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Glial cell line-derived neurotrophic factor effects on dental pulp cells and osteoblast-like cells

Gale, Zoe (2012)
Ph.D. thesis, University of Birmingham.

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Glial cell line-derived neurotrophic factor (GDNF) is a growth factor promoting survival, proliferation and differentiation of neural crest cells. Neural crest cells play an important role within mesenchymal tissues during dental pulp and calvarial bone development. GDNF also has a role within non-neuronal tissues and is expressed during dental development. GDNF null mutations prevent the formation of the mineralised hard tissues of the tooth. The hypothesis for this study was that GDNF affects mesenchymal dental pulp cells (DPC), promoting the regenerative responses of mineralised tissues. This study utilised cell culture models to investigate the direct effects of GDNF on the proliferation and differentiation of dental pulp cells, bone marrow mesenchymal stromal/stem cells (BMSC) and calvarial osteoblasts. This research demonstrated that these culture models expressed GDNF and its receptors GFR\(\alpha\)1 and RET. GDNF was shown to directly stimulate DPC and osteoblast-like cell proliferation and differentiation. Moreover, GDNF was cytoprotective when DPCs were cultured under conditions reflecting aspects of inflammation, which may occur during repair. These conditions included supplementation with the pro-inflammatory cytokine TNF\(\alpha\) and culture under serum-starved conditions. It is proposed that GDNF may play an important regulatory role in dental pulp homeostasis and bone metabolism.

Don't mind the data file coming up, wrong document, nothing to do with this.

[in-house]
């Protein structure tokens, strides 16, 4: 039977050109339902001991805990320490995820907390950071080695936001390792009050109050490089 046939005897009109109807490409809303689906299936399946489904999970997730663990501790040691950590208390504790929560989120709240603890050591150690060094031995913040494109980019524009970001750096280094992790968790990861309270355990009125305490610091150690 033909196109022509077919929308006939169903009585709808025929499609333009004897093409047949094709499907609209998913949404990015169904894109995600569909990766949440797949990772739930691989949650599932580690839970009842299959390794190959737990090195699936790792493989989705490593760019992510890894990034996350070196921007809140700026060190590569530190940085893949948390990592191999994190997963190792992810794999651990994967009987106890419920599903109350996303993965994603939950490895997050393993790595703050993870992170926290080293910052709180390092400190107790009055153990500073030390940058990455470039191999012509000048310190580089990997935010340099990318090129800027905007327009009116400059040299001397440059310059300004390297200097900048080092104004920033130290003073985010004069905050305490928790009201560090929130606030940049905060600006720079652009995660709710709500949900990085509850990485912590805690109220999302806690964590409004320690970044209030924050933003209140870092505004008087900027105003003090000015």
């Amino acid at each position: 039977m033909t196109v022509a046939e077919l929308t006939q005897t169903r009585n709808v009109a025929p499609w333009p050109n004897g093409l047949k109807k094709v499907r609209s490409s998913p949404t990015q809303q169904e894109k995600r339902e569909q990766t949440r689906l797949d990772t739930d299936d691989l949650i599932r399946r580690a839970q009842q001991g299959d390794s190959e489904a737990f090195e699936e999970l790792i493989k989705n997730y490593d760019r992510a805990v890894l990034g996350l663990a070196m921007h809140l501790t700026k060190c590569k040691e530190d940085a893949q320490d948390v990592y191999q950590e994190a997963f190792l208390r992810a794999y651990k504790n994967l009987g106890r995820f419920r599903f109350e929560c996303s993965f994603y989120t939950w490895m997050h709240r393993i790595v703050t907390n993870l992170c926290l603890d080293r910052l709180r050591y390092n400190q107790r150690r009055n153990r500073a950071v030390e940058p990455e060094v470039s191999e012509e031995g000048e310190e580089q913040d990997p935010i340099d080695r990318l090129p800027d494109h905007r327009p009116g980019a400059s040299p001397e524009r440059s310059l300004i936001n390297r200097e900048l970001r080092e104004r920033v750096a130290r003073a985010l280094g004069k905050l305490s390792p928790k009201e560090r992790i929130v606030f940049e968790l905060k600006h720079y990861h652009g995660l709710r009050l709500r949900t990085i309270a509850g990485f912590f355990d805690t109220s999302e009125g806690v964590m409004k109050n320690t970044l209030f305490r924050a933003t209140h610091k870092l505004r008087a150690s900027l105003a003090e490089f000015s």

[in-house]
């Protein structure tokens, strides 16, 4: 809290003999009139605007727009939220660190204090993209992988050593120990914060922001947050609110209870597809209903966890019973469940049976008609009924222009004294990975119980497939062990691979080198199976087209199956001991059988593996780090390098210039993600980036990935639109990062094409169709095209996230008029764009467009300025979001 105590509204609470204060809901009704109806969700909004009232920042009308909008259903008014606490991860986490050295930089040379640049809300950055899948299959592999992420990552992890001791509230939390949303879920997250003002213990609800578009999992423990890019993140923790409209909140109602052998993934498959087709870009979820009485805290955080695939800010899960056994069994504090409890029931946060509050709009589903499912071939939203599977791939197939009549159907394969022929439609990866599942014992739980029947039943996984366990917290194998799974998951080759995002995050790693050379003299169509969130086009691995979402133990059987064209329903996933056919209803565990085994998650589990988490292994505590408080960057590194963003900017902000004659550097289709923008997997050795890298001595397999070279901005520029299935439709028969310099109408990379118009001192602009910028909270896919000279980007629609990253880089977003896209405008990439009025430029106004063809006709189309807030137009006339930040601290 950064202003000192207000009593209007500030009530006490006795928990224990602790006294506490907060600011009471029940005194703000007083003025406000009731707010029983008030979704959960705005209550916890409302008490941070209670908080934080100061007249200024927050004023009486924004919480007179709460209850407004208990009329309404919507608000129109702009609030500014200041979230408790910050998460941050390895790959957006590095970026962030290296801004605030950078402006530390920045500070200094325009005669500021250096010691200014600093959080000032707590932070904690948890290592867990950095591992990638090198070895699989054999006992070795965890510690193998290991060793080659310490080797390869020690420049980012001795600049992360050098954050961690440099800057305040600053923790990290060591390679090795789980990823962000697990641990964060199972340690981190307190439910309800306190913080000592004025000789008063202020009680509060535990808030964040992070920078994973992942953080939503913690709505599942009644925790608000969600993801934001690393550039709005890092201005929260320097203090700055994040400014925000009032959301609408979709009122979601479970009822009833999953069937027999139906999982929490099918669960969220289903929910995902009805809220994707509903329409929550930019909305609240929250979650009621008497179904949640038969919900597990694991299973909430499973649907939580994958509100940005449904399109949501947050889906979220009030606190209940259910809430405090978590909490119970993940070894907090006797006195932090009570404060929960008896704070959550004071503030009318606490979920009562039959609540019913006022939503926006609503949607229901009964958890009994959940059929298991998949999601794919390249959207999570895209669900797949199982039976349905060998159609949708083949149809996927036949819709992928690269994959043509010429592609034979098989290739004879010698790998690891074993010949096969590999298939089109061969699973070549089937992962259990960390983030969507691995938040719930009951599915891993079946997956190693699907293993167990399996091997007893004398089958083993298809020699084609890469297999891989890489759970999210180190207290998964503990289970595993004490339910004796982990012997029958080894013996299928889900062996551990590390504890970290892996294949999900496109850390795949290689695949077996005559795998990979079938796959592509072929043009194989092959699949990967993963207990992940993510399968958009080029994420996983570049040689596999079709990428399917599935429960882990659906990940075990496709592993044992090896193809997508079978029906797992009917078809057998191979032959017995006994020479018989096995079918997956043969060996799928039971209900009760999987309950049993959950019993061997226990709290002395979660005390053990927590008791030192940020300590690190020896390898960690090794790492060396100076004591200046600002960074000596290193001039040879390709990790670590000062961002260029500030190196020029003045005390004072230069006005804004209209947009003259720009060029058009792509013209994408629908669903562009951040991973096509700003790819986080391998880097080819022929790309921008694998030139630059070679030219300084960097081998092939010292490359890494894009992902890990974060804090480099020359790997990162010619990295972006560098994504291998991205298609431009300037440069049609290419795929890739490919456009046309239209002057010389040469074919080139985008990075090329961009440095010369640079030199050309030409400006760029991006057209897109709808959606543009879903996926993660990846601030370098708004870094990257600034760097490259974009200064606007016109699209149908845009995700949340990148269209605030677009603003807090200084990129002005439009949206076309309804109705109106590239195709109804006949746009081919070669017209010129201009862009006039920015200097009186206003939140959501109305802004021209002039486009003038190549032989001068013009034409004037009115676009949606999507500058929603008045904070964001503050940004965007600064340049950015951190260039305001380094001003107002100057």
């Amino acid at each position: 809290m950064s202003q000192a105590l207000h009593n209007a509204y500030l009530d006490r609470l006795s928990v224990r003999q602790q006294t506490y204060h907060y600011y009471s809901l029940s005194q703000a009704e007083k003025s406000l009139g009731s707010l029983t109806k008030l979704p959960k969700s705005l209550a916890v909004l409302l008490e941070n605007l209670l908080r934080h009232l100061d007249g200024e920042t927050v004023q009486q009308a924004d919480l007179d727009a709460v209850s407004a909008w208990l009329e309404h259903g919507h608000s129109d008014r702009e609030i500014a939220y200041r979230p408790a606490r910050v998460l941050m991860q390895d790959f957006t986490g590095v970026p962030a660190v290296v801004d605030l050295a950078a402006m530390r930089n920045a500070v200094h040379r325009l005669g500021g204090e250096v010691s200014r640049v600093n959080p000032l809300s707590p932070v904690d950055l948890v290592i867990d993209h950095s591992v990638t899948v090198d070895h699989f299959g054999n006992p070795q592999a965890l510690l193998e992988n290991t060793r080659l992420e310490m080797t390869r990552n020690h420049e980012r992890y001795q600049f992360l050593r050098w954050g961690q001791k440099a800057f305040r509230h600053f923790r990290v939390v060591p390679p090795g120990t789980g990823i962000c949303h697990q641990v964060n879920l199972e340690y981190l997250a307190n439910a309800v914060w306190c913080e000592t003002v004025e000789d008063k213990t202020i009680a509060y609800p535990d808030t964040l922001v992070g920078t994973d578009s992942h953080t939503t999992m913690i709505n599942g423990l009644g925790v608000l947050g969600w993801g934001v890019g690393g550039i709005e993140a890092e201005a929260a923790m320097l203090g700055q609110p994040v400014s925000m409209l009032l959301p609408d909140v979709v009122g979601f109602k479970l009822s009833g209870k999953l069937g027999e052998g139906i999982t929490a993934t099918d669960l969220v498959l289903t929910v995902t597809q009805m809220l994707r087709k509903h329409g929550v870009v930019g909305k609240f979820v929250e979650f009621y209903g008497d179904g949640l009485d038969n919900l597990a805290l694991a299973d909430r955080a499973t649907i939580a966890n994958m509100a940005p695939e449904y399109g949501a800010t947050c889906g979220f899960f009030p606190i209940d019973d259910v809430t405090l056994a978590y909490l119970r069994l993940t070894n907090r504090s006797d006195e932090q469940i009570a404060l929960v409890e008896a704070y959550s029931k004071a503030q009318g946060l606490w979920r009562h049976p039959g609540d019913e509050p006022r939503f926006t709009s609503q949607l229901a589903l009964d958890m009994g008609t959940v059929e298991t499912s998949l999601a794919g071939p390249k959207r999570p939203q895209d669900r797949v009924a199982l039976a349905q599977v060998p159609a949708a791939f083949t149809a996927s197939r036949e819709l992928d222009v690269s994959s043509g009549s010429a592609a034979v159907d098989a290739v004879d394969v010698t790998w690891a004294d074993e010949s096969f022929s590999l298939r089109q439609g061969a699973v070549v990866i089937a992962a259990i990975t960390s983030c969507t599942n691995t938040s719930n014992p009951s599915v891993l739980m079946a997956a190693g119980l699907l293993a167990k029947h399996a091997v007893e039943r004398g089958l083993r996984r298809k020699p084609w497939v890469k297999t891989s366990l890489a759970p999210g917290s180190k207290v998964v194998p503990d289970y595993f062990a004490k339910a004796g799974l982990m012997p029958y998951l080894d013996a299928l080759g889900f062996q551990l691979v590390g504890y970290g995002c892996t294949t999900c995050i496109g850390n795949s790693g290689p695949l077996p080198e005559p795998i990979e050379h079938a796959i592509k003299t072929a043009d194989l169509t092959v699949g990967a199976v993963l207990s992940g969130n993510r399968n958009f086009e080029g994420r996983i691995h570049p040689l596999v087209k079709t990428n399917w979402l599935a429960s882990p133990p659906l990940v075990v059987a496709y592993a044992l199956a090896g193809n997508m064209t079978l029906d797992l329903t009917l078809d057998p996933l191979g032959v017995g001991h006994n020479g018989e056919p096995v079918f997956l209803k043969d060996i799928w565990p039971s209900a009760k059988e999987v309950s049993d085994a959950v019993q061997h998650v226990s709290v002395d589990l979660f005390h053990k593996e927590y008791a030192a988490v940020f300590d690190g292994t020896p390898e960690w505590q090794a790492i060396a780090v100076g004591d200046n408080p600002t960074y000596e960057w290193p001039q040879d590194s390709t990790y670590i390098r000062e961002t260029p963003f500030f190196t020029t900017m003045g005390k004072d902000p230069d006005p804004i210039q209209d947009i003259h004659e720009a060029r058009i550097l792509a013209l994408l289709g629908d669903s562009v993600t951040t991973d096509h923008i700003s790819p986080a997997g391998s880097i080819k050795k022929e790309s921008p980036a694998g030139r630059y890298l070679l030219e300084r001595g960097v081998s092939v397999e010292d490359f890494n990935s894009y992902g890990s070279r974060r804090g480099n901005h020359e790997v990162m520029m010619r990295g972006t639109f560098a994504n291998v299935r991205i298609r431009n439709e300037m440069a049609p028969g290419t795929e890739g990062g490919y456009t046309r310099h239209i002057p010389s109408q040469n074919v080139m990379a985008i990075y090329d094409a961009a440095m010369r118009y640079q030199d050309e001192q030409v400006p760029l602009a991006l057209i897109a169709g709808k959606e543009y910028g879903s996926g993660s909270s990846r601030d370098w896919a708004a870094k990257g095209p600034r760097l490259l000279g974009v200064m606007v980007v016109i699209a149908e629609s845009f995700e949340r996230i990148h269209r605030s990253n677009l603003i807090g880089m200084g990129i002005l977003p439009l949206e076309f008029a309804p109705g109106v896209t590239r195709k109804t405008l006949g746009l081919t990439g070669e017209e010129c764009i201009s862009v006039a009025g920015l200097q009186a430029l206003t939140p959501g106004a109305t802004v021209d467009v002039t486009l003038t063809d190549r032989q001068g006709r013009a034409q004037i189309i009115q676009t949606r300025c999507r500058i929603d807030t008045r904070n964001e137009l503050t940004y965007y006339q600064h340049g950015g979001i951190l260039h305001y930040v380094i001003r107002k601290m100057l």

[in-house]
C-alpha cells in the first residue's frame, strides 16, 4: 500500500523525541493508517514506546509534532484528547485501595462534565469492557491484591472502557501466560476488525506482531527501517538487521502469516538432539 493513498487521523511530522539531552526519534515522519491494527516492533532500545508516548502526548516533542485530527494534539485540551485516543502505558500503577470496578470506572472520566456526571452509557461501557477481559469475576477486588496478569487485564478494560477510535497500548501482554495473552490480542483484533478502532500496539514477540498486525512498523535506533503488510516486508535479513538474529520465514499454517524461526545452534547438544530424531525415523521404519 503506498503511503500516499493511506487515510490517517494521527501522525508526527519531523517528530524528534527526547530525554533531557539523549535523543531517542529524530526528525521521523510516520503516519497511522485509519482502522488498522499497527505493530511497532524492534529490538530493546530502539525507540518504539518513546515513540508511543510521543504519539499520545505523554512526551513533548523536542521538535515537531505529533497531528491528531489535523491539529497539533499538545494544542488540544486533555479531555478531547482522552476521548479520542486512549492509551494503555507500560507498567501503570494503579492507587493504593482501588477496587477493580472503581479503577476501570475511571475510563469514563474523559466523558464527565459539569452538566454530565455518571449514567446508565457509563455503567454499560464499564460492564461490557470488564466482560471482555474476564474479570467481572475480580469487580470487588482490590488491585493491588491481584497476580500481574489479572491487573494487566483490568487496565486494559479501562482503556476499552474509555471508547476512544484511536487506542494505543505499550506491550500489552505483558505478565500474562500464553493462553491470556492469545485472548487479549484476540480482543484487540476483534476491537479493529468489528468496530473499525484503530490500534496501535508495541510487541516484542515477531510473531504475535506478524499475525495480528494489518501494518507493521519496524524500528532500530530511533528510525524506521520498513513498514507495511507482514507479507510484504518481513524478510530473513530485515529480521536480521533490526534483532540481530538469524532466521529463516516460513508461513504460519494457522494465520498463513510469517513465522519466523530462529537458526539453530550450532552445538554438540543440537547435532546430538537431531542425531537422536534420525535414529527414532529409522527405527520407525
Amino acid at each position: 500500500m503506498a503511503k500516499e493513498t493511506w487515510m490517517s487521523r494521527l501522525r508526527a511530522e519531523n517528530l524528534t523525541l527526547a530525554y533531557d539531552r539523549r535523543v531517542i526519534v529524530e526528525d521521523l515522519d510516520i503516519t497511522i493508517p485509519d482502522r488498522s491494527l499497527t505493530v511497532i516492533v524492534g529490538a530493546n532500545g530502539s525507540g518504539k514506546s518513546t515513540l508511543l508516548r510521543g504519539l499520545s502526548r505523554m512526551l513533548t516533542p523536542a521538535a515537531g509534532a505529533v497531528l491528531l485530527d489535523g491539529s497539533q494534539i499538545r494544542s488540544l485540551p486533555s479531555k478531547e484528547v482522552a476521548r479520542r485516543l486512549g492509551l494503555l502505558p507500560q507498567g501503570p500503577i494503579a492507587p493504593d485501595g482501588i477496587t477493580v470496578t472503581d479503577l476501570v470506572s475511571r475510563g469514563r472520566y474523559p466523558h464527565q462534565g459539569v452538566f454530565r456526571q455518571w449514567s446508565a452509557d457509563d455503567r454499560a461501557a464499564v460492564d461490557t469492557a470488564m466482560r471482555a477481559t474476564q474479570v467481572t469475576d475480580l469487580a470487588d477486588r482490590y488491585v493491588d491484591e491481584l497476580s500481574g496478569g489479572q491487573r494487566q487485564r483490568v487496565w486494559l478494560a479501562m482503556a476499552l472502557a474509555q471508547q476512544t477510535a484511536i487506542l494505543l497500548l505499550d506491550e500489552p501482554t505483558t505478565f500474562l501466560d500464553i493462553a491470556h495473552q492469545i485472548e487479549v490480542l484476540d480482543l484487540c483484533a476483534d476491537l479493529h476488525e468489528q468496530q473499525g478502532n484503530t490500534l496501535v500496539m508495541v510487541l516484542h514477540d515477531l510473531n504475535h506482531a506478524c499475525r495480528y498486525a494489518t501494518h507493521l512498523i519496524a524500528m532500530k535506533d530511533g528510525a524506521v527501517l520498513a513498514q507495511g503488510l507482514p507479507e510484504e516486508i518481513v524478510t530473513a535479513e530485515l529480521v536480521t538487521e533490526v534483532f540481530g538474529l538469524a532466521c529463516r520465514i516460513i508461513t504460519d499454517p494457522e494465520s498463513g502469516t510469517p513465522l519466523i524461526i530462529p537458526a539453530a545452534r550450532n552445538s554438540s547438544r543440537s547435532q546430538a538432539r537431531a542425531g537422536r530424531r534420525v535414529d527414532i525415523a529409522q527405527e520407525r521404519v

Type of Work:Ph.D. thesis.
Supervisor(s):Scheven, Ben and Cooper, P R
School/Faculty:Colleges (2008 onwards) > College of Medical & Dental Sciences
Department:School of Dentistry, Department of Oral Biology
Additional Information:

Published articles related to this research are available at:

Subjects:QR Microbiology
RK Dentistry
Institution:University of Birmingham
ID Code:3268
This unpublished thesis/dissertation is copyright of the author and/or third parties. The intellectual property rights of the author or third parties in respect of this work are as defined by The Copyright Designs and Patents Act 1988 or as modified by any successor legislation. Any use made of information contained in this thesis/dissertation must be in accordance with that legislation and must be properly acknowledged. Further distribution or reproduction in any format is prohibited without the permission of the copyright holder.
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